This is NOT the case at all...and yet the direction the book takes in much more interesting. First, the book takes its time letting us get to know the character, who lives in India and is the son of a zookeeper. He is very religious, choosing to follow Christianity, Islam and Hindu all at the same time. He also has a name that his classmates make fun of...Piscene. He demands that it be shortened to Pi.
Anyway, when he is cast adrift, we're already totally in this kid's spell, and his ordeal is unbelievably gripping. How he evaluates the tools he has at hand, how he deals with this Tiger on his boat...it's all great. Is the tiger tame, you might ask? Well, let's just say that the voyage starts out with a hyena, a zebra, an orangutan and a tiger. Within days, we're only dealing with a Tiger. You be the judge!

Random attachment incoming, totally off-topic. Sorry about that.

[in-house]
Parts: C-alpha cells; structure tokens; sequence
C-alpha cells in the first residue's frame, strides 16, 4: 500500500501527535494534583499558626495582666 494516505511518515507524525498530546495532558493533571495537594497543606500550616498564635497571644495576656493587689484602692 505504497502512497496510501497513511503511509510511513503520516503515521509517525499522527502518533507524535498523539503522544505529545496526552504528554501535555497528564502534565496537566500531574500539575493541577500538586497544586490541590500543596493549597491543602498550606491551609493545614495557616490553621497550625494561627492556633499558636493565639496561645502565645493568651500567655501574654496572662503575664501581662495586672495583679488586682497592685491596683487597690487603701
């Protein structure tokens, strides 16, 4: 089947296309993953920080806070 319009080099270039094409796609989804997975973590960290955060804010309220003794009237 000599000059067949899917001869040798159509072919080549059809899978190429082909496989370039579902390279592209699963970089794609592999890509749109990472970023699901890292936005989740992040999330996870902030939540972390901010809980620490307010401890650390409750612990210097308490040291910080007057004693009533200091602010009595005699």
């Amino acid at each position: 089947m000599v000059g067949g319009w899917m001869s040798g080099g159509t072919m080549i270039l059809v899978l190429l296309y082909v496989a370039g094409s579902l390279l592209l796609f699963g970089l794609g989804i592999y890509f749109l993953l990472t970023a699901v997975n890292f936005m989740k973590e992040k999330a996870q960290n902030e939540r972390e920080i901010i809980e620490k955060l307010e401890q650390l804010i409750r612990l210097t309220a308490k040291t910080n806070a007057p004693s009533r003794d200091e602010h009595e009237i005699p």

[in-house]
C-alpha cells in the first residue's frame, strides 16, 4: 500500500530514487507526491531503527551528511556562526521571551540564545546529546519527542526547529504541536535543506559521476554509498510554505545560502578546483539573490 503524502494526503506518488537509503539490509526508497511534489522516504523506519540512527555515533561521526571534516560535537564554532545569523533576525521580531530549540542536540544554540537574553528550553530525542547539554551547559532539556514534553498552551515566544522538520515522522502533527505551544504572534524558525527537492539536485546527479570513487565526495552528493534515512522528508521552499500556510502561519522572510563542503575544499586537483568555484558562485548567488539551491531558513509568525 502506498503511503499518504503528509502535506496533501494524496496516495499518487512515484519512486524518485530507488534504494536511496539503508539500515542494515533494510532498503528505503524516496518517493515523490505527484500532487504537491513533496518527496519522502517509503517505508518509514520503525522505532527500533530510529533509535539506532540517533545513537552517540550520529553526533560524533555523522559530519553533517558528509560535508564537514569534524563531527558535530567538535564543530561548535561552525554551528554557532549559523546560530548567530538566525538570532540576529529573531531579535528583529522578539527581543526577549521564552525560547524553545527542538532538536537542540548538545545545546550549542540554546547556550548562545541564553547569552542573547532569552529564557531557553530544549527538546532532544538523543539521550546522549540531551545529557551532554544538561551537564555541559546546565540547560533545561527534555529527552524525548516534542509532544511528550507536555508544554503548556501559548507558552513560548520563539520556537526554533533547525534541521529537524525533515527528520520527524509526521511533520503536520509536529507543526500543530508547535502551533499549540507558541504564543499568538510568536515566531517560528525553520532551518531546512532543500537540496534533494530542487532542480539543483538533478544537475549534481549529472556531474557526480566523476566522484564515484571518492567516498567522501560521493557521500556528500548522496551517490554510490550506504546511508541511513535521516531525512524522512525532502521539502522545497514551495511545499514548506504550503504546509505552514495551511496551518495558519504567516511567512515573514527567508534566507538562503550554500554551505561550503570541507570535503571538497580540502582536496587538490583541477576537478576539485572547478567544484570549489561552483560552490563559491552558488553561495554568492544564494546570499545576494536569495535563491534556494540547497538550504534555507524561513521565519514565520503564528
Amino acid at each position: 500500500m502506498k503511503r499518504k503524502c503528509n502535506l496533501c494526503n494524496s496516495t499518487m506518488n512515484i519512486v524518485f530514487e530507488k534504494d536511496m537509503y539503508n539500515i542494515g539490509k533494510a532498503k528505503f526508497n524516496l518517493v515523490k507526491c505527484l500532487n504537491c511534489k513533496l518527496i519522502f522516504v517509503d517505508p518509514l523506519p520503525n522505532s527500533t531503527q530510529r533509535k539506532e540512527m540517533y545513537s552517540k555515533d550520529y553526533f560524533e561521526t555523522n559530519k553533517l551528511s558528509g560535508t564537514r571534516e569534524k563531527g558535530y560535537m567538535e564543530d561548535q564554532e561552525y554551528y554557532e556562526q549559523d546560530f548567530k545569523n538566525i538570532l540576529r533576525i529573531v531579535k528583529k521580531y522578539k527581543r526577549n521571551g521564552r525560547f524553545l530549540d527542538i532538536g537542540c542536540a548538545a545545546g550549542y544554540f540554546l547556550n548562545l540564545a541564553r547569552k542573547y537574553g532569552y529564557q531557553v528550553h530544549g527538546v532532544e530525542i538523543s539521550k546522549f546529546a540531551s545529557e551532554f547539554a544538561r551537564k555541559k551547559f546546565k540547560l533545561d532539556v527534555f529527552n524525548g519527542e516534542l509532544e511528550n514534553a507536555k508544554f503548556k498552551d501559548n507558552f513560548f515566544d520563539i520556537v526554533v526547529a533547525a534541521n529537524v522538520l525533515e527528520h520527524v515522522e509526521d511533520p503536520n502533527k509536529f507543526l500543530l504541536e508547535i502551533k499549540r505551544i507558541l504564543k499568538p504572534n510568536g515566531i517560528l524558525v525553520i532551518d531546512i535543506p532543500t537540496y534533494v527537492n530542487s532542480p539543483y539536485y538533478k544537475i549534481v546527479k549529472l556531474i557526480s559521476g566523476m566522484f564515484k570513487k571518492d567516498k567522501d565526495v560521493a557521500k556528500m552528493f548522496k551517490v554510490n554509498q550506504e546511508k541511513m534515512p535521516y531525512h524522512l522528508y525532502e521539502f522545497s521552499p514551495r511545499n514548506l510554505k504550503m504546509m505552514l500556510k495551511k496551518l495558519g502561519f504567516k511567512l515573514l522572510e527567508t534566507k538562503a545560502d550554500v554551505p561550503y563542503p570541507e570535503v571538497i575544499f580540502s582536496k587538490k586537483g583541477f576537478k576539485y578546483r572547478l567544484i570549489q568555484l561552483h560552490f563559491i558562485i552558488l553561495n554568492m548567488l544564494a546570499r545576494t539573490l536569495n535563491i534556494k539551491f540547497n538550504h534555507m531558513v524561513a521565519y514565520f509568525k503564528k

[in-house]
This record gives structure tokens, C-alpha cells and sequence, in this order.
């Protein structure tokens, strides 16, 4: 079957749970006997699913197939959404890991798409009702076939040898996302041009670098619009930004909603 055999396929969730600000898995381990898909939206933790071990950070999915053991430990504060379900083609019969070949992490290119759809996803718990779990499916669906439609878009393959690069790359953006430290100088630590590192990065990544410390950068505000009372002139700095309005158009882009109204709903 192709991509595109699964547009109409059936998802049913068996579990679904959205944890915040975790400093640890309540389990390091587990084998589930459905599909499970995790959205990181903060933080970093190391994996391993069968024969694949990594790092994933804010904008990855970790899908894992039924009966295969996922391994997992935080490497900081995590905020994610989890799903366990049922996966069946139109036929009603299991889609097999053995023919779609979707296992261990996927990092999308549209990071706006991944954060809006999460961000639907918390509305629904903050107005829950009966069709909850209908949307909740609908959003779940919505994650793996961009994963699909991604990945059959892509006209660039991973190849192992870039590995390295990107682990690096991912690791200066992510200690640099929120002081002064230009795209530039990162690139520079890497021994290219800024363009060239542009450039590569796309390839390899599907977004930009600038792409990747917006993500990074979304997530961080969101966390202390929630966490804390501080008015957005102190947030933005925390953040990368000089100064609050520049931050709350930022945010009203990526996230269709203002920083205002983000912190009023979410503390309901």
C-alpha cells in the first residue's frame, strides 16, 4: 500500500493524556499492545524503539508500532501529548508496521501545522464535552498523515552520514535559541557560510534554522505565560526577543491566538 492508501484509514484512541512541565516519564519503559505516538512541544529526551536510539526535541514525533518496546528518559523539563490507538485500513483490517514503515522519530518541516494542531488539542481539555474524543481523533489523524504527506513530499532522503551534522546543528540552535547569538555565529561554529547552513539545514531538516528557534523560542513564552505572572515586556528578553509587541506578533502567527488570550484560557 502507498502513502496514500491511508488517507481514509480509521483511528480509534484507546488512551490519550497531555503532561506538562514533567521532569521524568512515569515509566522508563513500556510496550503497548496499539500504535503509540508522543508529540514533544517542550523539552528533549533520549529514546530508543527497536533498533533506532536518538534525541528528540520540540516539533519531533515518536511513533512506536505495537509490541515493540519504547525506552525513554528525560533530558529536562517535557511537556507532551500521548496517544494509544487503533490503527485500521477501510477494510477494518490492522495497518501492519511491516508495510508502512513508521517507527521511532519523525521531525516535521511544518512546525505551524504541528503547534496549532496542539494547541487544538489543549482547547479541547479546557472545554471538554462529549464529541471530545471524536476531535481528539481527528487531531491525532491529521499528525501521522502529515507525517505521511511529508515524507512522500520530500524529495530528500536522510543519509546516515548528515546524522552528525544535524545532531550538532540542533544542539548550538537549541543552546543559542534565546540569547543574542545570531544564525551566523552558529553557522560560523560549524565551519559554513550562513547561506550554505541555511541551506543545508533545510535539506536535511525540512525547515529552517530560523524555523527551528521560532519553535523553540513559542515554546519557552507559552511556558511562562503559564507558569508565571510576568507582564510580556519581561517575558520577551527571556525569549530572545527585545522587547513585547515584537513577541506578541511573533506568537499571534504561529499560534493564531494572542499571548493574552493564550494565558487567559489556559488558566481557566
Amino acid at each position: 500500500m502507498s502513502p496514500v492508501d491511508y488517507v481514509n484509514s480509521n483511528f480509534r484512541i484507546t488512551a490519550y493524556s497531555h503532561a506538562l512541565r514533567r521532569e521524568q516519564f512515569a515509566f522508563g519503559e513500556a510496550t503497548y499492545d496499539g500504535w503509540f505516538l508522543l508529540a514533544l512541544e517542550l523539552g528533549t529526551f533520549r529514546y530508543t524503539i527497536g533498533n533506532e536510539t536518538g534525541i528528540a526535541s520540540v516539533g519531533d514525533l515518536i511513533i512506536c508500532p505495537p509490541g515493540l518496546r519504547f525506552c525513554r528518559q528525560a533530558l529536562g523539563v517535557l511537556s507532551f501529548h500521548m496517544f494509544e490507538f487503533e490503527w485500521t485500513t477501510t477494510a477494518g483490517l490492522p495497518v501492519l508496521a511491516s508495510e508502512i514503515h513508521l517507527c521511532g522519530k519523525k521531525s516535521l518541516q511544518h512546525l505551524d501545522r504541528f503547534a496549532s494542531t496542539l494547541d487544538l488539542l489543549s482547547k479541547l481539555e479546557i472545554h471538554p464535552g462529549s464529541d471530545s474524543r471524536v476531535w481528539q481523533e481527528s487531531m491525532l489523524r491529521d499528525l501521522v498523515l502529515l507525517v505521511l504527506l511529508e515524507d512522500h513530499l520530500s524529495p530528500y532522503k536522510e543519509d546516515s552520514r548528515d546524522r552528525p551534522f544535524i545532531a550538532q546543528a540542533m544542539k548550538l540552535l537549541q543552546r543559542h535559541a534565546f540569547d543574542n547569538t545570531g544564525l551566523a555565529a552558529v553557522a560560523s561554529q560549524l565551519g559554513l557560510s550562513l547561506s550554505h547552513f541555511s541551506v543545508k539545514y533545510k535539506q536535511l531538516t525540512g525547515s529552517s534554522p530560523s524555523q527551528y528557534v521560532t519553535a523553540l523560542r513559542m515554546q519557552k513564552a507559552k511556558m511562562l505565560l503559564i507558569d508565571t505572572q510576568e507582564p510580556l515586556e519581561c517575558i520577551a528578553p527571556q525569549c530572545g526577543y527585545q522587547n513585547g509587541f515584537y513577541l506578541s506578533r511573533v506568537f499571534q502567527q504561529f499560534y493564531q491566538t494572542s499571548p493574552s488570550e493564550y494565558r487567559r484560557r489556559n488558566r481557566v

His journey is very long, and it begins to get a bit weird towards the end, and we begin to doubt his sanity or perceptions or something. I have to admit the ending was a bit of a let down. I guess I expected something more conventional and less up-in-the-air. But the ending is fair, in its way, you just have to be willing to adjust your frame of reference to the book. Even with a modest let down at the end, it is still one of the best books I've read in YEARS. And I read a lot! You've never read anything like it. It's also a fast read, and I think would be great for youth (say 14 and above) to read. Should be a classic.
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